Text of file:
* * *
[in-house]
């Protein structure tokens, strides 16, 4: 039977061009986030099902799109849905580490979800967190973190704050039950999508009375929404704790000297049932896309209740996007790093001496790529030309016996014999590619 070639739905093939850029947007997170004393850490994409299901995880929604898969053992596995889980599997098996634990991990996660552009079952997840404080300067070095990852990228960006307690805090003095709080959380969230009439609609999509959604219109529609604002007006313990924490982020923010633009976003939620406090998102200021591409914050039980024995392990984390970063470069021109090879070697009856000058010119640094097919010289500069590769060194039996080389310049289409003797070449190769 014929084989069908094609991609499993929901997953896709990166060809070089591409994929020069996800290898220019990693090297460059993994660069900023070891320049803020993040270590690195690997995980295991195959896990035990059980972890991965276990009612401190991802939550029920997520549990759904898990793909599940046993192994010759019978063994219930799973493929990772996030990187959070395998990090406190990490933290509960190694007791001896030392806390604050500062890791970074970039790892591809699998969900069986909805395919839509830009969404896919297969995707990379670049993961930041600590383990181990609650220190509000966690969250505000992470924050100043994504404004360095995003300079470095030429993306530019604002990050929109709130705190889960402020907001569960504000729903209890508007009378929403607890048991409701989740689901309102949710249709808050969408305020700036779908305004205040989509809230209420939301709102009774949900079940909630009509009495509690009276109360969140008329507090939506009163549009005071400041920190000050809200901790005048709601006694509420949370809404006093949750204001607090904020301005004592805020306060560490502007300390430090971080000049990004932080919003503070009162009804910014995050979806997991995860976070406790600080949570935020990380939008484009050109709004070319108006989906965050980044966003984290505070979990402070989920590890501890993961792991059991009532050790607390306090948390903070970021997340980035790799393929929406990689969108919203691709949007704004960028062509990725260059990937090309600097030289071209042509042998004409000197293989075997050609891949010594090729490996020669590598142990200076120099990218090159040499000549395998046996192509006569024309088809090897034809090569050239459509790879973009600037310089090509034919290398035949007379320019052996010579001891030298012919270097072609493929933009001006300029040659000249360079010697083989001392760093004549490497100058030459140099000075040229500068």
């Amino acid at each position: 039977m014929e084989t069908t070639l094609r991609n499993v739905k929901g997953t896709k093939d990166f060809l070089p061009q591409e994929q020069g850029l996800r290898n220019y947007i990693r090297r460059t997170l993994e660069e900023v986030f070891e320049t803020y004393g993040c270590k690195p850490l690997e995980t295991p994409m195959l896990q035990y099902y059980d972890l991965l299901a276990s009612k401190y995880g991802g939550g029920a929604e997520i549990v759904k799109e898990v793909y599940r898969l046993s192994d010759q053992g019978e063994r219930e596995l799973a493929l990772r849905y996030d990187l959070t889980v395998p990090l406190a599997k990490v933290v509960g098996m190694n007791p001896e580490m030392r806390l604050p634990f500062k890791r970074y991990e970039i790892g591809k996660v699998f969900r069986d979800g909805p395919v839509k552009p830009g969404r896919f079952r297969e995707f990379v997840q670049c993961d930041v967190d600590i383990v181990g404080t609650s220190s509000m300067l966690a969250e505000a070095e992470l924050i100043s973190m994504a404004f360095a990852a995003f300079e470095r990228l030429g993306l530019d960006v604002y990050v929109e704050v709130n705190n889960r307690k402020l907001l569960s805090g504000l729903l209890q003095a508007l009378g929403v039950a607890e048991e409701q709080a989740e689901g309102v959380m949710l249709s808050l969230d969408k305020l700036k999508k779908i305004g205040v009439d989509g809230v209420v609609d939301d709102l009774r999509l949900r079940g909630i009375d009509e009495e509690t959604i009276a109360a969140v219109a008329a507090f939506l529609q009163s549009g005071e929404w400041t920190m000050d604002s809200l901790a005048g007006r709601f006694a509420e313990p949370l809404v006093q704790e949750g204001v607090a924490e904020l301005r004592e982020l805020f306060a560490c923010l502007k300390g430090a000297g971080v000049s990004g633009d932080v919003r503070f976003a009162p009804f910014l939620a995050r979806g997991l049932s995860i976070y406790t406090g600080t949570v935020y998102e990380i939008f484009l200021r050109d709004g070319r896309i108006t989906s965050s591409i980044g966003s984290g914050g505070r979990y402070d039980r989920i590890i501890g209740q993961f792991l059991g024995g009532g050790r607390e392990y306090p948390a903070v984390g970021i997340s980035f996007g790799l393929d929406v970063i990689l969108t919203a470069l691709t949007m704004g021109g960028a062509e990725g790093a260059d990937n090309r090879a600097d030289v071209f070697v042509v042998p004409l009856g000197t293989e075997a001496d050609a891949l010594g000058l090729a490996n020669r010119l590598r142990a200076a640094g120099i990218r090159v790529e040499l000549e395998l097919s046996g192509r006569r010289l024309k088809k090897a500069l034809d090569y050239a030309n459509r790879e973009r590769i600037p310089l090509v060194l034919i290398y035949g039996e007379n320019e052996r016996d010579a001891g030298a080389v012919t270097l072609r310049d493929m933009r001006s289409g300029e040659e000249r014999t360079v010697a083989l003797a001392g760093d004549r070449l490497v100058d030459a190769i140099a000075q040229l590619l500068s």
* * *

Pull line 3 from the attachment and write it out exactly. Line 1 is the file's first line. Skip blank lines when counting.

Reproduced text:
């Amino acid at each position: 039977m014929e084989t069908t070639l094609r991609n499993v739905k929901g997953t896709k093939d990166f060809l070089p061009q591409e994929q020069g850029l996800r290898n220019y947007i990693r090297r460059t997170l993994e660069e900023v986030f070891e320049t803020y004393g993040c270590k690195p850490l690997e995980t295991p994409m195959l896990q035990y099902y059980d972890l991965l299901a276990s009612k401190y995880g991802g939550g029920a929604e997520i549990v759904k799109e898990v793909y599940r898969l046993s192994d010759q053992g019978e063994r219930e596995l799973a493929l990772r849905y996030d990187l959070t889980v395998p990090l406190a599997k990490v933290v509960g098996m190694n007791p001896e580490m030392r806390l604050p634990f500062k890791r970074y991990e970039i790892g591809k996660v699998f969900r069986d979800g909805p395919v839509k552009p830009g969404r896919f079952r297969e995707f990379v997840q670049c993961d930041v967190d600590i383990v181990g404080t609650s220190s509000m300067l966690a969250e505000a070095e992470l924050i100043s973190m994504a404004f360095a990852a995003f300079e470095r990228l030429g993306l530019d960006v604002y990050v929109e704050v709130n705190n889960r307690k402020l907001l569960s805090g504000l729903l209890q003095a508007l009378g929403v039950a607890e048991e409701q709080a989740e689901g309102v959380m949710l249709s808050l969230d969408k305020l700036k999508k779908i305004g205040v009439d989509g809230v209420v609609d939301d709102l009774r999509l949900r079940g909630i009375d009509e009495e509690t959604i009276a109360a969140v219109a008329a507090f939506l529609q009163s549009g005071e929404w400041t920190m000050d604002s809200l901790a005048g007006r709601f006694a509420e313990p949370l809404v006093q704790e949750g204001v607090a924490e904020l301005r004592e982020l805020f306060a560490c923010l502007k300390g430090a000297g971080v000049s990004g633009d932080v919003r503070f976003a009162p009804f910014l939620a995050r979806g997991l049932s995860i976070y406790t406090g600080t949570v935020y998102e990380i939008f484009l200021r050109d709004g070319r896309i108006t989906s965050s591409i980044g966003s984290g914050g505070r979990y402070d039980r989920i590890i501890g209740q993961f792991l059991g024995g009532g050790r607390e392990y306090p948390a903070v984390g970021i997340s980035f996007g790799l393929d929406v970063i990689l969108t919203a470069l691709t949007m704004g021109g960028a062509e990725g790093a260059d990937n090309r090879a600097d030289v071209f070697v042509v042998p004409l009856g000197t293989e075997a001496d050609a891949l010594g000058l090729a490996n020669r010119l590598r142990a200076a640094g120099i990218r090159v790529e040499l000549e395998l097919s046996g192509r006569r010289l024309k088809k090897a500069l034809d090569y050239a030309n459509r790879e973009r590769i600037p310089l090509v060194l034919i290398y035949g039996e007379n320019e052996r016996d010579a001891g030298a080389v012919t270097l072609r310049d493929m933009r001006s289409g300029e040659e000249r014999t360079v010697a083989l003797a001392g760093d004549r070449l490497v100058d030459a190769i140099a000075q040229l590619l500068s």